May 16, 2005
Music and stargazing entice summer visitors
to Mt. Hamilton's Lick Observatory
By Françoise Chanut
UC's Lick Observatory offers its 25th season of evening programs
for music lovers and astronomy buffs this summer, featuring
concerts, lectures, and opportunities to view the night sky
through the observatory's history-making telescopes atop Mt.
Audience members will take turns at the historic Lick Telescope,
Photo: Laurie Hatch
Tickets go on sale this week for two series of public events:
the Music of the Spheres concert series and the Summer Visitors
Music of the Spheres is a benefit summer concert series whose
proceeds support the UC Observatories/Lick Observatory (UCO/Lick),
a multicampus research unit headquartered at UCSC that serves
over 100 UC astronomers.
Each of the six Music of the Spheres evenings combines a performance
by world-acclaimed musicians and a lecture by a renowned astronomy
Afterward, audience members take turns at the historic Lick
Telescope, a 36-inch refractor that has been in operation since
1888 and remains the second largest refracting telescope ever
A cadre of well-trained volunteers assist in these events by
sharing their own telescopes and expertise with interested members
of the audience.
Music of the Spheres concerts will take place on June 24 and
25, July 29 and 30, and August 26 and 27. For details on each
concert, visit the Lick
Observatory web site.
Tickets for each Music of the Spheres evening are offered at
three levels: standard ($40), preferred ($100), and VIP ($150).
All tickets include the concert, astronomy talk, viewing session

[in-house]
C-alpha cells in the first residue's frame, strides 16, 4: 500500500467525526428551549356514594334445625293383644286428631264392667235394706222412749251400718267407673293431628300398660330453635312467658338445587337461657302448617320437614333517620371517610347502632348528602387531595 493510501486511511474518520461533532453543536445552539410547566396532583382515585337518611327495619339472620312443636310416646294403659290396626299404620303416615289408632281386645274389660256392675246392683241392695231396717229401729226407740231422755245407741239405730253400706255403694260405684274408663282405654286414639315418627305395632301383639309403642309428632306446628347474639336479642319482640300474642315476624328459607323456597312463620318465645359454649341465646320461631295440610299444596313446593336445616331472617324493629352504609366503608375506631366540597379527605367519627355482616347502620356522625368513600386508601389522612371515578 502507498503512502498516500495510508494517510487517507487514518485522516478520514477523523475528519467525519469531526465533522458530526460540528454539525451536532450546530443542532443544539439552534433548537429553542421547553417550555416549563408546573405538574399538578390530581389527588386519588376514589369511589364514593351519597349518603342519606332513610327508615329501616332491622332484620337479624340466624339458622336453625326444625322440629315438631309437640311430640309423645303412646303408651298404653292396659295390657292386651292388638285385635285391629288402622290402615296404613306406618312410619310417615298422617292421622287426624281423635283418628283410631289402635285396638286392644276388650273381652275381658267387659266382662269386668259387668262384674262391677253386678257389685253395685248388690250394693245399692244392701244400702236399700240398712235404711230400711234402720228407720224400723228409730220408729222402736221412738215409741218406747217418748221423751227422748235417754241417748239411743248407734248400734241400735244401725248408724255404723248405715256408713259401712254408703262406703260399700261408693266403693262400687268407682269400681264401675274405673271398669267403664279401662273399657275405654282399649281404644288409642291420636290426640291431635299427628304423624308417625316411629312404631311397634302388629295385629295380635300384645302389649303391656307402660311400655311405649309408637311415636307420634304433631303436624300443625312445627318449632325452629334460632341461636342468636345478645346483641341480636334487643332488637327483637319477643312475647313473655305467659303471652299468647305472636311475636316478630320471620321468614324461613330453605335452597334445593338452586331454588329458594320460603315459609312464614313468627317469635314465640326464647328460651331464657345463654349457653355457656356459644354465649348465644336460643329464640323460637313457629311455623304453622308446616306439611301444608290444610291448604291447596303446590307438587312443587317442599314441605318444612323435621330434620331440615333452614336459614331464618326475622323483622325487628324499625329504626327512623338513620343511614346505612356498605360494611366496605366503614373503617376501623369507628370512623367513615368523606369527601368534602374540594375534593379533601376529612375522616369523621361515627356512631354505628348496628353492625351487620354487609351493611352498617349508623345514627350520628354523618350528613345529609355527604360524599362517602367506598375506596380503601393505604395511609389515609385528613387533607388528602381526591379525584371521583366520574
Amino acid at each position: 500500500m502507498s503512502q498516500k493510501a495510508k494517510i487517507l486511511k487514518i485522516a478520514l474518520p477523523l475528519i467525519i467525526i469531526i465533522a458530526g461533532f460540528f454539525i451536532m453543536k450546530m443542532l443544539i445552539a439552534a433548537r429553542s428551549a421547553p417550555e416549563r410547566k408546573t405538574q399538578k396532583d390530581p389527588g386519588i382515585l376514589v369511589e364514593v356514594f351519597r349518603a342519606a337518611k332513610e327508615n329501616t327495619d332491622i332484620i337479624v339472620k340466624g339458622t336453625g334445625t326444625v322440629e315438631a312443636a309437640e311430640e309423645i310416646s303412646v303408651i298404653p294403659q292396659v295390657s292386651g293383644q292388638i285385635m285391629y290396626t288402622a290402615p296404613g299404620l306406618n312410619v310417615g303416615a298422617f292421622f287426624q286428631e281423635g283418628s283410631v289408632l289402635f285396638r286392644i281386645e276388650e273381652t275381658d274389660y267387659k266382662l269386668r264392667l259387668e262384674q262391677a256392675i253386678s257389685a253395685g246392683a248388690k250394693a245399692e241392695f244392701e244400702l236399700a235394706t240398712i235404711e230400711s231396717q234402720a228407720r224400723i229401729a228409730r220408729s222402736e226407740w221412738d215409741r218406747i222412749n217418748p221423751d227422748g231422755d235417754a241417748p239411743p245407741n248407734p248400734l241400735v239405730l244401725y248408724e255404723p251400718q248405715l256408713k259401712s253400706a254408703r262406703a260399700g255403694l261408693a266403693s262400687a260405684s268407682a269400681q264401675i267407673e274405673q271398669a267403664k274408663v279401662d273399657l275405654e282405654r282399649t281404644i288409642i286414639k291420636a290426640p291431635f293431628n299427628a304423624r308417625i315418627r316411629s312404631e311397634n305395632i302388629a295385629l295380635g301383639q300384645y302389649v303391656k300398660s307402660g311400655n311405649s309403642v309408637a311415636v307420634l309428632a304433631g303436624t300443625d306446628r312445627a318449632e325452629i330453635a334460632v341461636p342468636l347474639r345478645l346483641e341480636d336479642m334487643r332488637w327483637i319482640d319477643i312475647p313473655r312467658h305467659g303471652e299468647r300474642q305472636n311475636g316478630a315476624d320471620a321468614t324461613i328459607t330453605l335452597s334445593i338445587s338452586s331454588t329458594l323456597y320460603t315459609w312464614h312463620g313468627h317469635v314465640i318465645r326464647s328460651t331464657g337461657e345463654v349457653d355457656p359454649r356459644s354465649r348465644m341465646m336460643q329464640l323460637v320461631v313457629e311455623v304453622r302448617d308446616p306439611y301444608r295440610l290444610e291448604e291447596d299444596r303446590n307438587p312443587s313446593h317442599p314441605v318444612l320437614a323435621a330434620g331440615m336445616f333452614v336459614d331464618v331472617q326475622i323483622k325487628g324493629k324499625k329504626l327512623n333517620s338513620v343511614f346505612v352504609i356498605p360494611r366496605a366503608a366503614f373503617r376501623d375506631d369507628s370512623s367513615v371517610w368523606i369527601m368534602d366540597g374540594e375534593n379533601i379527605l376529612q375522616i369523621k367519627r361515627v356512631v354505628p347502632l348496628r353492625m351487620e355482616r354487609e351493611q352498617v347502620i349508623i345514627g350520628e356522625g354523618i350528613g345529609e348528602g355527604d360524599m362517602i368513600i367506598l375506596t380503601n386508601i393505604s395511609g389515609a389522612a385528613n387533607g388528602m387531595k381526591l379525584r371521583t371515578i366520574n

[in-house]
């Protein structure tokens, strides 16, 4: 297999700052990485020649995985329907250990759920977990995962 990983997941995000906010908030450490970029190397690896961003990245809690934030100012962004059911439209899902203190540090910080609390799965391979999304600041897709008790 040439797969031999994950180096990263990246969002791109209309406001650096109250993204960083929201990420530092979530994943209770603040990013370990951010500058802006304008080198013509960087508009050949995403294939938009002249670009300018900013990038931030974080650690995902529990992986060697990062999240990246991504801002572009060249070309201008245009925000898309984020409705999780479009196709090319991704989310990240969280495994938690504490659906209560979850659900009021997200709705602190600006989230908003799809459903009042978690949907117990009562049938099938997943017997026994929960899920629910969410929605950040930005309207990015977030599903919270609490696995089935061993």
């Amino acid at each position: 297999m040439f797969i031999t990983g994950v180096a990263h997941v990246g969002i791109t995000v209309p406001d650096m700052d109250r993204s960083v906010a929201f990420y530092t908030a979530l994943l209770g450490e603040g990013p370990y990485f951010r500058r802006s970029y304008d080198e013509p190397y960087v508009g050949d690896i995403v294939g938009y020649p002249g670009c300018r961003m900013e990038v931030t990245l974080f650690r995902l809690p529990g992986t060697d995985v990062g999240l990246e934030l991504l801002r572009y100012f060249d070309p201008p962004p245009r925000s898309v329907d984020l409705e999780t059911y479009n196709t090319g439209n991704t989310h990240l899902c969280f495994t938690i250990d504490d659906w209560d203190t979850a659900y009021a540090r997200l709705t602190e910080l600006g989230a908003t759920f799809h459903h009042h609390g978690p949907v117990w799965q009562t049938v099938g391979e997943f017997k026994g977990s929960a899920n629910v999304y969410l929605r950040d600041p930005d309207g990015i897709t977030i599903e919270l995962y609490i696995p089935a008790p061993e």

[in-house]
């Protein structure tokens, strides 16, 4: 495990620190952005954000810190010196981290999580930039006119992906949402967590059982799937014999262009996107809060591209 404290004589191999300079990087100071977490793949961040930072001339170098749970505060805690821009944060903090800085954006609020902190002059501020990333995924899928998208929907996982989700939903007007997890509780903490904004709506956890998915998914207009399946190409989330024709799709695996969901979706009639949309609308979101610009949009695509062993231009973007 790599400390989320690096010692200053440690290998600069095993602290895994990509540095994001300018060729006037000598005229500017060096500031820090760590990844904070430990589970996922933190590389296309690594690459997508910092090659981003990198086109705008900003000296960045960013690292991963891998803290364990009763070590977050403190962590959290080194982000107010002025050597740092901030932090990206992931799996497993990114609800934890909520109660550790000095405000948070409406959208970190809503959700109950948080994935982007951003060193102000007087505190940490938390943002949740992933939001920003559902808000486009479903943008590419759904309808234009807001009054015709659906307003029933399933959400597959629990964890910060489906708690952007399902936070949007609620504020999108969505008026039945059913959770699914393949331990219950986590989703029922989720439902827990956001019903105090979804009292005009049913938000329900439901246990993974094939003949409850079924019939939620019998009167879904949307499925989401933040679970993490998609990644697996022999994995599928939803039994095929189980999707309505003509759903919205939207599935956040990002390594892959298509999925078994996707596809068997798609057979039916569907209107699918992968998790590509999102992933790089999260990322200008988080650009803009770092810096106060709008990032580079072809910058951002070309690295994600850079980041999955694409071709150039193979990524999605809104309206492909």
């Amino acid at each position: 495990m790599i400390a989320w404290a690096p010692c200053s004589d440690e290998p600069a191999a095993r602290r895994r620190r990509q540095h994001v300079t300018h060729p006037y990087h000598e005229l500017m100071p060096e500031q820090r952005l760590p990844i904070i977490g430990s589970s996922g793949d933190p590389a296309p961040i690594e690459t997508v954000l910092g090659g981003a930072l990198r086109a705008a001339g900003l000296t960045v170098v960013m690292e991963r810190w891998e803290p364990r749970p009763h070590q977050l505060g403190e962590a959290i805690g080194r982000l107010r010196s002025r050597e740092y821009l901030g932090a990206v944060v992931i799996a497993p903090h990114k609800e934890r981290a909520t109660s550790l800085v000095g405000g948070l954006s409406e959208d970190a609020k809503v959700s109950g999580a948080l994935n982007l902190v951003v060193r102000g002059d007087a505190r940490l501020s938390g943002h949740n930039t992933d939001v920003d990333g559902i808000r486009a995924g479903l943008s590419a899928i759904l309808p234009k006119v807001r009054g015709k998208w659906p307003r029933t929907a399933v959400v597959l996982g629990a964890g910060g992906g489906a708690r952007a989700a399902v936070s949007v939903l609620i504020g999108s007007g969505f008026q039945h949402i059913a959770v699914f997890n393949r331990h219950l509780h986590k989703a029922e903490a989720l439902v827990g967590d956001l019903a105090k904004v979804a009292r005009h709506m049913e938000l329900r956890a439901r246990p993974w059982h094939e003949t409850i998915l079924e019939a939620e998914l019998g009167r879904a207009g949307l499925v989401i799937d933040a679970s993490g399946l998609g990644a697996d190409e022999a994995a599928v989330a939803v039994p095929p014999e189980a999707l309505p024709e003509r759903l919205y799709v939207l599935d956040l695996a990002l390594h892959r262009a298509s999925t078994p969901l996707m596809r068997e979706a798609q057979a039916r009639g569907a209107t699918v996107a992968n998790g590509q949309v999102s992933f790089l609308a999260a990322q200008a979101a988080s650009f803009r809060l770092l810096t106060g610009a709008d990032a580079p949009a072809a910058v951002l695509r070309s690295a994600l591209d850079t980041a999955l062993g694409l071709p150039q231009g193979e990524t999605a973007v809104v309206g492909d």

through the 36-inch telescope, and a commemorative wineglass
or coffee cup. Preferred ticket holders have the additional
benefits of reserved seating and a 20 percent discount at the
gift shop. A VIP ticket further entitles visitors to a private
tour of the 120-inch Shane reflecting telescope and a light
Tickets for Music of the Spheres can be purchased from the
UCSC Ticket Office at (831) 459-2159. Preferred and VIP tickets
will be available starting May 17 and standard tickets starting
May 20. For additional information, visit the Ticket
Office web site.
The Summer Visitors Program gives the public access to both
the 36-inch Lick Telescope and the 40-inch Anna Nickel Reflector,
a telescope scientists currently use to spot planets outside
the solar system. As with the Music of the Spheres events, amateur
astronomer volunteers provide additional outside viewing and
informal talks. Each program also features two speakers to ensure
an interesting evening even if bad weather prevents stargazing.
The lectures include a history of Lick Observatory and multimedia
presentations by Lick astronomers.
Dates for the Summer Visitors Program are July 15 and 16 at
8:30 p.m., August 12 and 13 at 8 p.m., and September 9 and 10
at 7:30 p.m. Tickets are $5 and will be made available through
a lottery system, with a limit of four tickets per request.
Ticket requests can be made from May 16 through May 29 using
an online form (which will be available for those two weeks
or by mail (SVP, PO Box 85, Mount Hamilton, CA 95140). Additional
information about the program, as well as directions and maps,
An added attraction this year is an exhibit of paintings by
acclaimed artist Chesley Bonestell. The Bonestell exhibit, held
in Lick Observatory's Main Building, commemorates the hundredth
anniversary of the event that spurred Bonestell's interest in
space art. Bonestell attended the Summer Visitors Program in
1905 and was most impressed with a view of Saturn through the
Clark 12-inch refractor, which occupied the dome that now houses
the Nickel 40-inch reflector. He painted a picture of Saturn
as soon as he got home, and went on to produce a wide variety
of astronomical paintings that have in turn inspired many astronomers'
careers. Bonestell's works will remain on display at Lick Observatory
through spring 2006.
Lick Observatory is located on the summit of Mt. Hamilton in
the Diablo Range east of San Jose. Driving time from San Jose
is about one hour via Mt. Hamilton Road (Route 130). Founded
in 1888, Lick Observatory remains among the most productive
research observatories in the world.
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